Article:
The iridium sensor is formed by first depositing a layer of copper over the sapphire substrate in the area where the sensor is to be located. A layer of photoresist is then deposited over the copper and dried. A contact print of the sensor shape is then made into the photoresist by exposing the photoresist to ultraviolet light. The photoresist is then developed leaving an opening to the copper layer corresponding to the sensor shape. The exposed copper is etched to produce an opening through the copper to the sapphire substrate corresponding to the sensor shape. The photoresist is removed and niobium is deposited on the exposed sapphire substrate by electron beam vapor deposition. Without breaking the vacuum, iridium is deposited by electron beam vapor deposition onto the niobium layer. The copper is then removed with an etchant and the probe containing the sensor is annealed in a hard vacuum at approximately 1000° C. to stabilize the resistance of the sensor. Once the sensors are formed, they are connected to leads which connect to a coaxial cable. The coaxial cable connects to the driving circuit of the anemometer.
Sensors formed according to this method show a significant improvement in frequency response due to the lower thermal inertia of the sensor compared to conventional 5.0 μm diameter hot wire and existing hot films.
FIG. 1A is a side view of the thin-film probe of the present invention.
FIG. 1B is a side view of the tip of the thin-film probe depicted in FIG. 1A.
FIG. 1C is an illustration of the angle of a portion of the probe depicted in FIGS. 1A and 1B.
FIG. 2 is a drawing of the sensor region of the thin-film probe of the present invention.
FIG. 3A is a drawing of the sensor pattern formed through the photoresist and copper layers.
FIG. 3B is a drawing of the niobium and iridium layers of the sensor deposited through the copper layer.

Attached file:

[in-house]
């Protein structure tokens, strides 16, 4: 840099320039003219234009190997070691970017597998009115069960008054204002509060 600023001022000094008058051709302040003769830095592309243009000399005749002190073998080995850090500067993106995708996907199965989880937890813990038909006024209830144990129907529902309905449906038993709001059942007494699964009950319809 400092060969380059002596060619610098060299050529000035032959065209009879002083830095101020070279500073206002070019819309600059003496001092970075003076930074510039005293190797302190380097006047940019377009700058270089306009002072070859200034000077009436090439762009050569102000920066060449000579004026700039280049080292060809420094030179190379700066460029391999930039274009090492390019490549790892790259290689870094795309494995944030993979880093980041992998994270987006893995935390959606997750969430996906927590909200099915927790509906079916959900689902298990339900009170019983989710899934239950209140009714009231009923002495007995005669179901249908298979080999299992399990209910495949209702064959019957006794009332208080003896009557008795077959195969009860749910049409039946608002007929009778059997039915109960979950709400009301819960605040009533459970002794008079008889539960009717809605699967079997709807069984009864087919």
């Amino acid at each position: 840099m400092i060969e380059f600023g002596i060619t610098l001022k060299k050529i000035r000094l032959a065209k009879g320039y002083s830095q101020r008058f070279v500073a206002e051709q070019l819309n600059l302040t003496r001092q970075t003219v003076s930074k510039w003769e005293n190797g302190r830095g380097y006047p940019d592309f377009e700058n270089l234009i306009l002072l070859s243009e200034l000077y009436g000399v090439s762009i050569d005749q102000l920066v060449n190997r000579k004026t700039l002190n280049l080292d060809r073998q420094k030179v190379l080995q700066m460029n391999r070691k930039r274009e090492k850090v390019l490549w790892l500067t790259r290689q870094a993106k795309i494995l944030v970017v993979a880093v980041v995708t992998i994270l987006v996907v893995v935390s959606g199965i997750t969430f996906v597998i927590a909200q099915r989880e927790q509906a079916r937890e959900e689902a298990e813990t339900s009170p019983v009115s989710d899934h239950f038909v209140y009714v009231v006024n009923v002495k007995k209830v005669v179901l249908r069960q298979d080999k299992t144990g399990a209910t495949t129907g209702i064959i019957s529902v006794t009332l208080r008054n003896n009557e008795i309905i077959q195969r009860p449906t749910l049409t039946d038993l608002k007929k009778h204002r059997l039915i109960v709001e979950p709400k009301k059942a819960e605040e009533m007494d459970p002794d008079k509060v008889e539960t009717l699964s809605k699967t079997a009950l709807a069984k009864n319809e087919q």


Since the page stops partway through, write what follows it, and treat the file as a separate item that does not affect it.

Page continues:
FIG. 3C is a drawing of the sensor formed on the sapphire substrate.
Referring to FIG. 1A, the probe 10 geometry consists of a straight portion leading to an approximately 14° half-wedge, 1/2 inch long×1/8 inch wide, diamond tooled out of a single crystal aluminum oxide (i.e., sapphire). The use of sapphire for the substrate material enables the probe to withstand severe temperatures without mechanical failure or a significant change in dielectric properties. The capability of sapphire to be machined and polished to a finish less than one. micro-inch (r.m.s.) coupled with the microphotolithographic technique allows for a significant reduction in sensor size over existing hot-films, thus improving the spatial resolution of the probe. In addition, the substrate material was selected because it has a low thermal conductivity and a coefficient of thermal expansion that closely matches the iridium and niobium layers, thus reducing the risk of sensor detachment during thermal expansion. The 14° half-angle represents θcrit for an air flow with a freestream Mach number slightly below 1.6, thus preventing the wedge from generating a detached shock through much of a hypersonic boundary layer. This angle can be modified for application to specific airflow conditions. The half-wedge geometry is preferred in order to minimize flow disturbance and allow for near-wall measurements in boundary layers. Referring to FIG. 1B, the bottom portion of the wedge is angled upward at 3° in an effort to relieve shock induced disturbances created by the finite curvature of the nose. This will lessen any boundary-layer disturbance that can propagate upstream, making for more accurate measurements. This angle of tilt can be modified to suit the application and different wedge tip radii. The wedge tip 20 is rounded to a radius of curvature of approximately 0.2 mm, and is then diamond polished to a r.m.s. surface finish of 1 microinch or less to prepare the surface for deposition of the sensor 30. The radius of curvature of the wedge tip 20 should be as small as possible to minimize flow disturbance while still accommodating the sensor. The rounded-nose, wedge tip geometry offers benefits over the "dual swept-surface" probes. Since the sensor is very narrow, "true" stagnation point heat-transfer will occur: existing heat transfer data for heated cylinders in turbulent cross-flow shows a negligible decrease in local Nusselt number for angles less than 5° from the stagnation line. It is thus possible to approximate the rounded nose as a cylinder in cross-flow, for which a considerable amount of data exists in all Mach number regimes. The onset of Mach number independence may also be reduced, as a normal shock will occur locally in front of the stagnation line, rather than a weaker oblique shock in front of a wedge.